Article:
The Daily Worker Placement

Friday, August 14, 2020

Best Games of the Decade (According to Steve)

by | published Friday, December 6, 2019

As we approach the end of the decade, and await the arrival of the roaring ‘20s, I look back on the decade of gaming with wonder. In the late summer of 2010 Snakes & Lattes first opened its doors, and during my tenure there, I have learned many new games. Since I began tracking the “new to me” games in 2013, I have added over 700 new games (and the year isn’t over yet!) to my list. 

How do I boil that down into the ten best of the decade? The majority of those were games that I played once, and will never play again (some were prototypes that died in development, some were just not for me, and some were pure trash). Some of the game I’ve been exposed to  since 2010 predate the decade, so I can cross them off the list, too. That leaves me with maybe 50-100 titles that came out this decade and I want to play over and over.

How do I boil the short list down into the ten best of the decade? Since 2005 or so I have been tracking every game I play in my BoardGameGeek.com account, so I looked at the numbers. Many games on my short list have gotten dozens of plays, some even over 100. But number of plays doesn’t tell the whole story. With the online play function in its app, Star Realms was easy to rack up hundreds of plays. Similarly, with its short play time, Happy Salmon got over 100 plays in short order, often getting six plays or more in a single session. Conversely, some games I love are ones I, for whatever reason, don’t own, so their play count isn’t as high, or I own them, but they are beasts for table space and time, so they just don’t get played as often. And games I love from 2019 or 2019 haven’t had the same length of time to accrue more plays, as a game I fell in love with back in 2010. 

Number of plays has helped guide the pruning of my short list, but I have had to consider other factors in compiling the Game Guru’s 10 Favourite Games of the Tens. I have divided my list into eight categories: Co-op/Team Games, Two-Player Games, Reflex Games, Stacking Games, Party Games, Social Deduction Games, Light Strategy, and Strategy. Some of the games on my short list belong to multiple categories, so for variety each title will only win the title for one category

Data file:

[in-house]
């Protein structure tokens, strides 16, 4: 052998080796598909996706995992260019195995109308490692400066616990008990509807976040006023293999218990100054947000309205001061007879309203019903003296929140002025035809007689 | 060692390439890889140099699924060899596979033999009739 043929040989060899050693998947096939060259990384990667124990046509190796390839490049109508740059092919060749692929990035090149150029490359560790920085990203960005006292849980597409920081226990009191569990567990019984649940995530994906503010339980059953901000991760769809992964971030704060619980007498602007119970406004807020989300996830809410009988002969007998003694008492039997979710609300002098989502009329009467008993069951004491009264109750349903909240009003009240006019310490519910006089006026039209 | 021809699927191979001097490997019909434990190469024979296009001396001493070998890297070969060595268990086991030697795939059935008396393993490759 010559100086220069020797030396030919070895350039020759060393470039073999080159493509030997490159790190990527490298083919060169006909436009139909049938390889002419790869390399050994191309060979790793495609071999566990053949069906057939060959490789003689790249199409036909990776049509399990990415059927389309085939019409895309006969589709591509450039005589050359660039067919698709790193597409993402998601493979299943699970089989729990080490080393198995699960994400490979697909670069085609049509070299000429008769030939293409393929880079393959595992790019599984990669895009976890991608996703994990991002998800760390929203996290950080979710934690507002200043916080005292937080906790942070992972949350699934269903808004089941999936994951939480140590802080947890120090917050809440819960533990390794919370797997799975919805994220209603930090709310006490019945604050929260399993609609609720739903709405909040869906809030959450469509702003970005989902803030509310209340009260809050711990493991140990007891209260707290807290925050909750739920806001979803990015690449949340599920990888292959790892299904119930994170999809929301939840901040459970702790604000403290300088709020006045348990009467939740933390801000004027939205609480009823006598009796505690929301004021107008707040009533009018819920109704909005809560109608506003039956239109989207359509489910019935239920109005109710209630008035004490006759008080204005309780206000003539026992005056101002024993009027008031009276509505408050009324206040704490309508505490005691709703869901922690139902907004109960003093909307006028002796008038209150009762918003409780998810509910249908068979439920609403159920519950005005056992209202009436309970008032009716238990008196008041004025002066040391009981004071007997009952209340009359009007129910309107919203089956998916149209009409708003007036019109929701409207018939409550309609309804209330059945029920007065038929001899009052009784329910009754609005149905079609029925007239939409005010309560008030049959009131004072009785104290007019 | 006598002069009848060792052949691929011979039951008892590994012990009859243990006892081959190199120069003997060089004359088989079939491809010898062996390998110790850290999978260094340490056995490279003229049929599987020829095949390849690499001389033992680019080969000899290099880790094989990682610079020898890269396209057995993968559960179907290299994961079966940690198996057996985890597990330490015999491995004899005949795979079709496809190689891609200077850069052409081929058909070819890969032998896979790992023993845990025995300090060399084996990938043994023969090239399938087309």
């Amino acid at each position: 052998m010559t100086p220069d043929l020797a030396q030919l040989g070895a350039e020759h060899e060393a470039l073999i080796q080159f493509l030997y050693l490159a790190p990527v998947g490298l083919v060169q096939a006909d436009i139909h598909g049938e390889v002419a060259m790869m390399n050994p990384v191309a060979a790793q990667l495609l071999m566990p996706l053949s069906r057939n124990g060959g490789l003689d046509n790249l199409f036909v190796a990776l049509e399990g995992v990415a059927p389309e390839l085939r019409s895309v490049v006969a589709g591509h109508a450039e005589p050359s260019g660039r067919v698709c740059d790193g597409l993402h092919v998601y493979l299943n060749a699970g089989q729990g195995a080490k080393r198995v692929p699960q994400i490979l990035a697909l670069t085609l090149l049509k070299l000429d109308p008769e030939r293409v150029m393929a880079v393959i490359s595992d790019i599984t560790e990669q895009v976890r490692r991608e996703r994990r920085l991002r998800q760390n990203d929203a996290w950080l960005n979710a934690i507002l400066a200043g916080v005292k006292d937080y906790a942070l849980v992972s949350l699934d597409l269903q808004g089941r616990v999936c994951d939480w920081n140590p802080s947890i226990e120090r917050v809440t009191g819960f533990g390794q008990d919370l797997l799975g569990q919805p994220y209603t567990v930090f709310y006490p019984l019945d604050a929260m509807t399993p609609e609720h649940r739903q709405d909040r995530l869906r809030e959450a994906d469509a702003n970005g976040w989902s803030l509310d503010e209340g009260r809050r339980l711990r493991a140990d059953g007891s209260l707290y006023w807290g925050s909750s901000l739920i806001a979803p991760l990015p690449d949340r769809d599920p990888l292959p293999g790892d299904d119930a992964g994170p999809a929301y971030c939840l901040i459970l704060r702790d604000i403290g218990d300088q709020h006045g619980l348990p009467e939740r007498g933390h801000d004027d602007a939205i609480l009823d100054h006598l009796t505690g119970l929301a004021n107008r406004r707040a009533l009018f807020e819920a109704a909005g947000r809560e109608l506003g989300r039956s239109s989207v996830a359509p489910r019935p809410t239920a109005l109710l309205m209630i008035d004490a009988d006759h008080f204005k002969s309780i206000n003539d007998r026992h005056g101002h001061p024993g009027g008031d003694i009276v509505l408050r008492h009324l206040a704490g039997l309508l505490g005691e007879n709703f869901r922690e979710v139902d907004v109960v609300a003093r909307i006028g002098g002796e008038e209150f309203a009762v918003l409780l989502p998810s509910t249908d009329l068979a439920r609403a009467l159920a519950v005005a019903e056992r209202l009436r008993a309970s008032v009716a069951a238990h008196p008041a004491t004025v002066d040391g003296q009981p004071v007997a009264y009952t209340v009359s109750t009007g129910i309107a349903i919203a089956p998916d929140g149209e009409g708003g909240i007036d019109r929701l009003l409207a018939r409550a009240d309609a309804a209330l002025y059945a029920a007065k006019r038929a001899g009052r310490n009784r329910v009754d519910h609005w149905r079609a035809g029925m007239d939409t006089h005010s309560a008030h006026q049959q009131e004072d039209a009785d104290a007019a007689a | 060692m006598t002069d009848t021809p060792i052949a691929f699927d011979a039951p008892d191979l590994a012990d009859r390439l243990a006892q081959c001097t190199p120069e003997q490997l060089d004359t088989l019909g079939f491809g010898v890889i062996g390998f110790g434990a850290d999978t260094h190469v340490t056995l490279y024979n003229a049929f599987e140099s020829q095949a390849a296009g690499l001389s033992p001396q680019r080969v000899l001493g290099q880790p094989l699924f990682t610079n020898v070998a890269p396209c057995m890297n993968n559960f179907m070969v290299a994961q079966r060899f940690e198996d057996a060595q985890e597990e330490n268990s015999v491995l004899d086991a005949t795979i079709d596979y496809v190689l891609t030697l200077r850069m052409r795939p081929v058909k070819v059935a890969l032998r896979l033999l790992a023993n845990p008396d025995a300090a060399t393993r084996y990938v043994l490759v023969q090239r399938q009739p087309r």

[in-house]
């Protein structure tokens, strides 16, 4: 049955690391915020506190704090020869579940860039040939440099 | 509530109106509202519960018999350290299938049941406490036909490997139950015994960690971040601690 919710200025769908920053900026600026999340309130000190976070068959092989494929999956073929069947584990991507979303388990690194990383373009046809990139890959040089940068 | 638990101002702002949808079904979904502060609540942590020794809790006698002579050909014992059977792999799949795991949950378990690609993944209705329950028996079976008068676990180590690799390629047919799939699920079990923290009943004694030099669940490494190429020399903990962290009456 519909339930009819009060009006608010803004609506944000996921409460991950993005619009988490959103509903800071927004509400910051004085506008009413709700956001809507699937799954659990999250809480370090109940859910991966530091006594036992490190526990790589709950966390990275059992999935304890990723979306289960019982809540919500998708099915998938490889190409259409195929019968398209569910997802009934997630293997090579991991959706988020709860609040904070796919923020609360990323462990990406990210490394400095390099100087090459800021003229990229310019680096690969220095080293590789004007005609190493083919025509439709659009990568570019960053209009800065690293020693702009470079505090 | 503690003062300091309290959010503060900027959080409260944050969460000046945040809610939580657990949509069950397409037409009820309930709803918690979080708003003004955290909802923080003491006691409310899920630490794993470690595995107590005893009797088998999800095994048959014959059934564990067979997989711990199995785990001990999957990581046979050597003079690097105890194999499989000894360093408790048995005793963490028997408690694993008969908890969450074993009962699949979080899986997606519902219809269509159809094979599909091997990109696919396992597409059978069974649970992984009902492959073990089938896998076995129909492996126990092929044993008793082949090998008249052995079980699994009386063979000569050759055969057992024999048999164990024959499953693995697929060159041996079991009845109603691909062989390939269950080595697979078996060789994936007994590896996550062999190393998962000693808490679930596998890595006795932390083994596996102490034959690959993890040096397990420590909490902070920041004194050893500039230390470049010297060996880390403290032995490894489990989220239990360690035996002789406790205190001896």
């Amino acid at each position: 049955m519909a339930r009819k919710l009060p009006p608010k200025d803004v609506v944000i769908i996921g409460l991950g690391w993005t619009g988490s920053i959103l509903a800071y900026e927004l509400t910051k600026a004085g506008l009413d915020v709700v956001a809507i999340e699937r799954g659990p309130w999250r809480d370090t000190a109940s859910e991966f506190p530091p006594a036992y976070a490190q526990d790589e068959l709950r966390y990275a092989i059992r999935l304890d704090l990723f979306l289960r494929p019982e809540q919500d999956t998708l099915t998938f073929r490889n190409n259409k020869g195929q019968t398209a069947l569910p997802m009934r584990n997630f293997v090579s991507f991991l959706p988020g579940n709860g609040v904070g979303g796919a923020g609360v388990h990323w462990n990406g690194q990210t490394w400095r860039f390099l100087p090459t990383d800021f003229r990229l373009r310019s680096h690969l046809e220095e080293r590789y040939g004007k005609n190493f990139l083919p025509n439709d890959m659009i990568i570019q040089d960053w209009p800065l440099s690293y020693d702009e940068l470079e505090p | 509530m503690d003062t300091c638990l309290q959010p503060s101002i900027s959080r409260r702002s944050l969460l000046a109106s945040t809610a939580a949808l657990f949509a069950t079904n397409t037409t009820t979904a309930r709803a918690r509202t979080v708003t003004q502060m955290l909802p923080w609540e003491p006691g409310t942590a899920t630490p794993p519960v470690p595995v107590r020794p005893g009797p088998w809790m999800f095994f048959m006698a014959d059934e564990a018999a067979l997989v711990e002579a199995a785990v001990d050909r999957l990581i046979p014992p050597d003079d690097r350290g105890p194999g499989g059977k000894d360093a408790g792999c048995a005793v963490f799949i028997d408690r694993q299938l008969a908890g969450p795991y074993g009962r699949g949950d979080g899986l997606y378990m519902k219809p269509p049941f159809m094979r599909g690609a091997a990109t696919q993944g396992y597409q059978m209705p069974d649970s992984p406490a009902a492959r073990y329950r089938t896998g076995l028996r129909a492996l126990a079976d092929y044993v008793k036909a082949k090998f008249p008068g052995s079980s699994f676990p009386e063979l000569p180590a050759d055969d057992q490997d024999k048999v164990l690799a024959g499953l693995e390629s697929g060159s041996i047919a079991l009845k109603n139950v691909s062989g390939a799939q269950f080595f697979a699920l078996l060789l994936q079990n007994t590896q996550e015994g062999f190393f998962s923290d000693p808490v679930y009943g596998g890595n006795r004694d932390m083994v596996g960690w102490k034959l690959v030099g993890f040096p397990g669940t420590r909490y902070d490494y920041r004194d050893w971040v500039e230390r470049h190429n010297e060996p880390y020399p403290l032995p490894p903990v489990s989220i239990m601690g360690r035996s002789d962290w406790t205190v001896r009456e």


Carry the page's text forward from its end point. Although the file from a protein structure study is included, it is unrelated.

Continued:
Stacking Game: Tokyo Highway

Designed by Naotaka Shimamoto & Yoshiaki Tomioka, and published by Itten Games, Tokyo Highway is a game for 2-4 civil engineers. Players  are building intricately overlapping roadways in an effort to get all their allotted cars on the road. 

Other contenders: Menara, Verti-Go, Rhino Hero


Reflex Game: Happy Salmon

Designed by Ken Gruhl, & Quentin Weir, and published by Northstar Games, Happy Salmon is a card shedding game of speed and hilarity. It is dumb, and stupid, and stupidly dumb, and it has no right to be as much fun as it is. I introduced my family to it a couple of Giftmases ago, and they love it. Finger Guns at High Noon was a close second in this category.

Other Contenders: Shrimp, Retro Loonacy, Ghost Blitz, 5-Second Rule, Anomia, Finger Guns at High Noon

Two-Player Game: Star Wars Risk

Published by Hasbro, and designed by the team of James D’Aloisio, Austin Rucker, Craig Van Ness, don’t let the Risk name fool you. This game has nothing to do with Risk, aside from plastic pieces and 6-sided dice. It should have been called “the Battle of Endor” because it depicts the events leading up to the climax of Return of the Jedi. Each player is waging a battle on three fronts simultaneously: the epic space battle around the new Death Star, the mission on Endor to sabotage the shield generator, and the struggle between Luke Skywalker and Darth Vader. If you’re a Star Wars fan who likes light but tense head-to-head battles, this game is for you.

Other Contenders: Star Wars Rebellion, the Duke, Patchwork, Raptor

Party Game: Just One